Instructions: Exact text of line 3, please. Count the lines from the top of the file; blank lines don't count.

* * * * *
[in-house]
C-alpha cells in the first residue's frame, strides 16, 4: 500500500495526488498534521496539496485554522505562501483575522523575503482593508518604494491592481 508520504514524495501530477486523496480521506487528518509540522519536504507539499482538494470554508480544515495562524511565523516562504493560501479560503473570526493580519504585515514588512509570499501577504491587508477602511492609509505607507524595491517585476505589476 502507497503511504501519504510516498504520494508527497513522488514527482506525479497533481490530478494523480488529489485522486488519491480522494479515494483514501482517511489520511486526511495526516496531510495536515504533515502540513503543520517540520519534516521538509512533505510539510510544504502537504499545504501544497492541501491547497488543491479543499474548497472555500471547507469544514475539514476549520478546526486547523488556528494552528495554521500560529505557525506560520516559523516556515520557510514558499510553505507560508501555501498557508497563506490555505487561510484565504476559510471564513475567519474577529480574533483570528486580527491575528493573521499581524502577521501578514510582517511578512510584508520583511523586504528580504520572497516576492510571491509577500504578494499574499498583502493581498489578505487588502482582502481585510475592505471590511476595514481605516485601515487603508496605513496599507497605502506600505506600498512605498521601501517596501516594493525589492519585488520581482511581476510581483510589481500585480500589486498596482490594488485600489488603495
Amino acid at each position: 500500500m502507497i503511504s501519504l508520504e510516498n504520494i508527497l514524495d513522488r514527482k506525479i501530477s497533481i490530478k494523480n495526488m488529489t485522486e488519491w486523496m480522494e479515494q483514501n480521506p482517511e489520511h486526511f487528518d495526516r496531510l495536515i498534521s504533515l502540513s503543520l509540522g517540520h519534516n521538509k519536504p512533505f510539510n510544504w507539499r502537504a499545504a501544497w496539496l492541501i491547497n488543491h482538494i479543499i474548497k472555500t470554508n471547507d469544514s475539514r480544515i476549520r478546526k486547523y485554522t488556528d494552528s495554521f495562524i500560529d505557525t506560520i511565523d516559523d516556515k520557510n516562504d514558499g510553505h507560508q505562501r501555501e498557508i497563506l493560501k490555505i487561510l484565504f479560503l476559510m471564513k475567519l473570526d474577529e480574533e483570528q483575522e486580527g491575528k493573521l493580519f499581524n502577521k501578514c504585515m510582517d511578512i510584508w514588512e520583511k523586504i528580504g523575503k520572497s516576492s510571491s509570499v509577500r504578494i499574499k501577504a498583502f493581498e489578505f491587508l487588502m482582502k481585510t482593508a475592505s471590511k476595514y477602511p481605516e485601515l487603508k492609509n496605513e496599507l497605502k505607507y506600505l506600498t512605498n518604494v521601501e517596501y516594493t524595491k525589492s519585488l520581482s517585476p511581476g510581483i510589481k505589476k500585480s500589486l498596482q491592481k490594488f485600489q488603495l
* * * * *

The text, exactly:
Amino acid at each position: 500500500m502507497i503511504s501519504l508520504e510516498n504520494i508527497l514524495d513522488r514527482k506525479i501530477s497533481i490530478k494523480n495526488m488529489t485522486e488519491w486523496m480522494e479515494q483514501n480521506p482517511e489520511h486526511f487528518d495526516r496531510l495536515i498534521s504533515l502540513s503543520l509540522g517540520h519534516n521538509k519536504p512533505f510539510n510544504w507539499r502537504a499545504a501544497w496539496l492541501i491547497n488543491h482538494i479543499i474548497k472555500t470554508n471547507d469544514s475539514r480544515i476549520r478546526k486547523y485554522t488556528d494552528s495554521f495562524i500560529d505557525t506560520i511565523d516559523d516556515k520557510n516562504d514558499g510553505h507560508q505562501r501555501e498557508i497563506l493560501k490555505i487561510l484565504f479560503l476559510m471564513k475567519l473570526d474577529e480574533e483570528q483575522e486580527g491575528k493573521l493580519f499581524n502577521k501578514c504585515m510582517d511578512i510584508w514588512e520583511k523586504i528580504g523575503k520572497s516576492s510571491s509570499v509577500r504578494i499574499k501577504a498583502f493581498e489578505f491587508l487588502m482582502k481585510t482593508a475592505s471590511k476595514y477602511p481605516e485601515l487603508k492609509n496605513e496599507l497605502k505607507y506600505l506600498t512605498n518604494v521601501e517596501y516594493t524595491k525589492s519585488l520581482s517585476p511581476g510581483i510589481k505589476k500585480s500589486l498596482q491592481k490594488f485600489q488603495l